Monthly Archives: February 2011


Scientists say it’s high ‘NOON’ for microwave photons

An important milestone toward the realization of a large-scale quantum computer, and further demonstration of a new level of the quantum control of light, were accomplished by a team of scientists at UC Santa Barbara and in China and Japan.

More about the group that is working on this:

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Derivation of Simple Harmonic Motion w/ Dampening

Simple Harmonic Motion (SMH) is derived from Newton’s force law, F = ma and Hooke’s spring law, F = -kx. If we start with -kx = ma, and ask ourselves what function could represent x, we have a differential equation, which is solved by x = A cos ωt. This leads to ω=sqrt(k/m).

We can also use e^iωt as a solution, or at least the real part of it. But these equations do not accurately depict what is observed. When watching an oscillation, eventually it slows down. This is because of the friction due to force, expressed as F = -βv. Now we rewrite the sum of the forces as ma = -kx – βv, and try to find a solution for this differential equation. We guess a solution based on e^iωt, and then solve for ω using the quadratic equation, and plug into the e^iωt equation.

We end up with a dampening constant γ=β/m, and we use this to determine a halflife or 1/e which is about 1/3 the decay time.

An out of phase driver means a small driver can produce large oscillations, leading to Resonance!

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Properties of Matter Part II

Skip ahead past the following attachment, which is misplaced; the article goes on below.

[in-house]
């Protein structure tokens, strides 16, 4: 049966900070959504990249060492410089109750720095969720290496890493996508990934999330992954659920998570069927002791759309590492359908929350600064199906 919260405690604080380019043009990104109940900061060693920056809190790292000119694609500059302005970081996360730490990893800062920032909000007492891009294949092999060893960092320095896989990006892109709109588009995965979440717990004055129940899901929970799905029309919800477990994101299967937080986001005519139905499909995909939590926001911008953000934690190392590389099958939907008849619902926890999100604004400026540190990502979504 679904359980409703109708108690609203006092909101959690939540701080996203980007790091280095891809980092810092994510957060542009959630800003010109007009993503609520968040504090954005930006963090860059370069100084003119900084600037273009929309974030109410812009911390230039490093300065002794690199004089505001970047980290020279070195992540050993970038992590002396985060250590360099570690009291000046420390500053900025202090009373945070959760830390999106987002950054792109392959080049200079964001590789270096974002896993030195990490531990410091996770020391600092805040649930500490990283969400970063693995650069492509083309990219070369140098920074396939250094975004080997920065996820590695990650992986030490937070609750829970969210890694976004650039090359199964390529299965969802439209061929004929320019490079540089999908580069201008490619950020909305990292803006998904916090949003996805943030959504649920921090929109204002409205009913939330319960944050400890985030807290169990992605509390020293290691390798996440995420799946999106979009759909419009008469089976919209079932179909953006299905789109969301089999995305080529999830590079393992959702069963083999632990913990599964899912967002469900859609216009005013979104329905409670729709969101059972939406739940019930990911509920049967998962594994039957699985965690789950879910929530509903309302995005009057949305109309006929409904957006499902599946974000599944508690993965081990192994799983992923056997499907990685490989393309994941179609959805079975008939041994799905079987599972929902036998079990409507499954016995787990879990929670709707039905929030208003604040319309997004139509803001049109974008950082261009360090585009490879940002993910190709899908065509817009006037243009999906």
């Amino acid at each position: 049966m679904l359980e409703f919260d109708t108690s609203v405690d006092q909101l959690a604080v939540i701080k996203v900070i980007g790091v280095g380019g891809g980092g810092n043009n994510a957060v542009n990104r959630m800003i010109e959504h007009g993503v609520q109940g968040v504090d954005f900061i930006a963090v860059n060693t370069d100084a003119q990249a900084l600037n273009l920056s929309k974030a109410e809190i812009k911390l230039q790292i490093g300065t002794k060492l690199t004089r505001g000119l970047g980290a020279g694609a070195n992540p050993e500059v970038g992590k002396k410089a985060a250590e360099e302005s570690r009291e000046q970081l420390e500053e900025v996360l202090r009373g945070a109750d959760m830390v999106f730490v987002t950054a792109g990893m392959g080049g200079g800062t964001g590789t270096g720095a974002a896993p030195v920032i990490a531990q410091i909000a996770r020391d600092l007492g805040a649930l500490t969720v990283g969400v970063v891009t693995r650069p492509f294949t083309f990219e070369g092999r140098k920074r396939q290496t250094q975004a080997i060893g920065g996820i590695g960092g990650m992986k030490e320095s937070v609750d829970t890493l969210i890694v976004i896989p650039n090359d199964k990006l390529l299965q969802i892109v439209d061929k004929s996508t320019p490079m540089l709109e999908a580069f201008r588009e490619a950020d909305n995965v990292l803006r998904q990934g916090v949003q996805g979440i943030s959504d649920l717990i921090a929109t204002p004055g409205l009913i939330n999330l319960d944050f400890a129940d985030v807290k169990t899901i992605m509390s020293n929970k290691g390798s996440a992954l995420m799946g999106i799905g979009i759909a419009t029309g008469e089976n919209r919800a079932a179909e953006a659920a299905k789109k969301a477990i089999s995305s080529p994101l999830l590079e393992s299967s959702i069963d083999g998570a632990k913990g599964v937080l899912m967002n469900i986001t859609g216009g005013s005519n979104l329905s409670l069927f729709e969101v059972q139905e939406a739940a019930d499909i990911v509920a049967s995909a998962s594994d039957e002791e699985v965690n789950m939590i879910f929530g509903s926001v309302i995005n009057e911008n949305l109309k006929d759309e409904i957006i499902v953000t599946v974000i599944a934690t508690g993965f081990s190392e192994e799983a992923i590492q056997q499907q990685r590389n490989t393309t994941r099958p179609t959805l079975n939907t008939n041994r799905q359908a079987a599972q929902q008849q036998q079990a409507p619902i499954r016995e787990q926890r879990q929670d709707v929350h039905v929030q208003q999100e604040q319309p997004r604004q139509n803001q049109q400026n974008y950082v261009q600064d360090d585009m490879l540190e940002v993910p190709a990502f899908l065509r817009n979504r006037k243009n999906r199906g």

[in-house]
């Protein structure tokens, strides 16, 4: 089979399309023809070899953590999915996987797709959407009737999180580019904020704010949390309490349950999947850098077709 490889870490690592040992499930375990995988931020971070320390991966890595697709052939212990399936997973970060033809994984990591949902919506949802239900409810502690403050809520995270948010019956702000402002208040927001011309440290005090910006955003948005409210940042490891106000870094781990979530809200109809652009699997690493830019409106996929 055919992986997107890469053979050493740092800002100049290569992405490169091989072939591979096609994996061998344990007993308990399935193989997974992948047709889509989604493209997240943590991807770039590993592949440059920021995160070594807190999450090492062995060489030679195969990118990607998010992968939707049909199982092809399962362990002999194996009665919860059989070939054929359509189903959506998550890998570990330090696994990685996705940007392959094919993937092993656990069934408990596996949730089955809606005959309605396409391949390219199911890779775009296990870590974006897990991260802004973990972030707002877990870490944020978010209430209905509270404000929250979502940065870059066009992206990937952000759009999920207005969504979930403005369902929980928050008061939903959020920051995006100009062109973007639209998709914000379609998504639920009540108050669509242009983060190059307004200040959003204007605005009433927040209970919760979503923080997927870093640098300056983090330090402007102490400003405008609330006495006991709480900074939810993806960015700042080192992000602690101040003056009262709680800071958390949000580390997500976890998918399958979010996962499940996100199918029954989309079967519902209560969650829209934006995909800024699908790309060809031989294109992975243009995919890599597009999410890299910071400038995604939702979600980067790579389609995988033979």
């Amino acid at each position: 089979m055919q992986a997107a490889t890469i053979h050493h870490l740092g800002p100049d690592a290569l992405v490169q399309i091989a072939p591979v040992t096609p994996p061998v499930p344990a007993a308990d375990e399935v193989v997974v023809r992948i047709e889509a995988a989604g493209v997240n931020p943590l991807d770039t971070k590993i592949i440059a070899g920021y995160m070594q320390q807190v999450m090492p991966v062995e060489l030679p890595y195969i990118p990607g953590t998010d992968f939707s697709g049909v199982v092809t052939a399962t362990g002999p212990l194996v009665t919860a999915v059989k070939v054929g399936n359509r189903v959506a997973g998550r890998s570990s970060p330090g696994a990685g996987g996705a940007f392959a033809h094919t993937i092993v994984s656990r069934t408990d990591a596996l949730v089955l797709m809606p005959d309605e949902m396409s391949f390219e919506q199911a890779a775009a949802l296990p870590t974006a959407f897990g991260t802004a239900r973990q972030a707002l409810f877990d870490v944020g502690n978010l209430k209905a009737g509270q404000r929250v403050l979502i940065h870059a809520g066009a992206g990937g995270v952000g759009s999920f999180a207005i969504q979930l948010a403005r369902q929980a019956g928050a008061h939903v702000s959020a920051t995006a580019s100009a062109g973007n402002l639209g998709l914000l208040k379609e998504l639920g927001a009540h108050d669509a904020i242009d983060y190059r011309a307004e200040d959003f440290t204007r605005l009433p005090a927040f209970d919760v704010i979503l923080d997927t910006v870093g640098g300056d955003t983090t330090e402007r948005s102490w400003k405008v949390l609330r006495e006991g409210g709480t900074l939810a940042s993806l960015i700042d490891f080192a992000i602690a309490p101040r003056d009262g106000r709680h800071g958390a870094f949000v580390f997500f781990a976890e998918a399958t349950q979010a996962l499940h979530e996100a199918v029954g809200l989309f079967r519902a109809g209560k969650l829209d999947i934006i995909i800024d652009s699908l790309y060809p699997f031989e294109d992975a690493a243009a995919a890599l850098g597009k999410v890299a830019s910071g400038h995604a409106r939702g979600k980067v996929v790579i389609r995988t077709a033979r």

Solid to Gas = Sublimination
Gas to Solid = Deposition

The primary difference between states of matter is the molecular structure.

A phase diagram shows how if pressure and temperature is varied, matter will be solid, liquid or gas.

Element + Element = mixture

If a chemical reaction takes place in the mixture it becomes a compound.

Physical properties can be observed without changing. For example: Density, luster, hardness, color, state

Chemial properties can only be observed when the matter is reacting with another substance.

Intensive property: scale invariant (color)
Extensive property: varies w/ amount (mass)

The ratio of 2 extensive quantities that scale in the same manner is an intensive property. ie density = mass/volume.

Measurement and Units:

Accuracy: How close to the true value
Precision: How well can be repeated

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Intro to ODQ’s

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How does a laser diode work?

I was looking at the Helium Neon laser at the LTC today, and wondering how a laser diode like the ones in a laser pointer works, since it must be so much smaller and I doubt it contains a tube of gas.

What makes laser light special is that the light is a coherent stream of photons. There are various types of devices that are used to produce laser light. Some types of lasers are: ruby laser, chemical laser, dye laser, gas laser, and rare-earth solid-state laser. All of these lasers work by exciting atoms to a higher state, so more atoms are in the higher state than the lower one. This is called an inverted population of atoms. The reason the population needs to be inverted is so that emission of photons will be dominant, instead of absorption.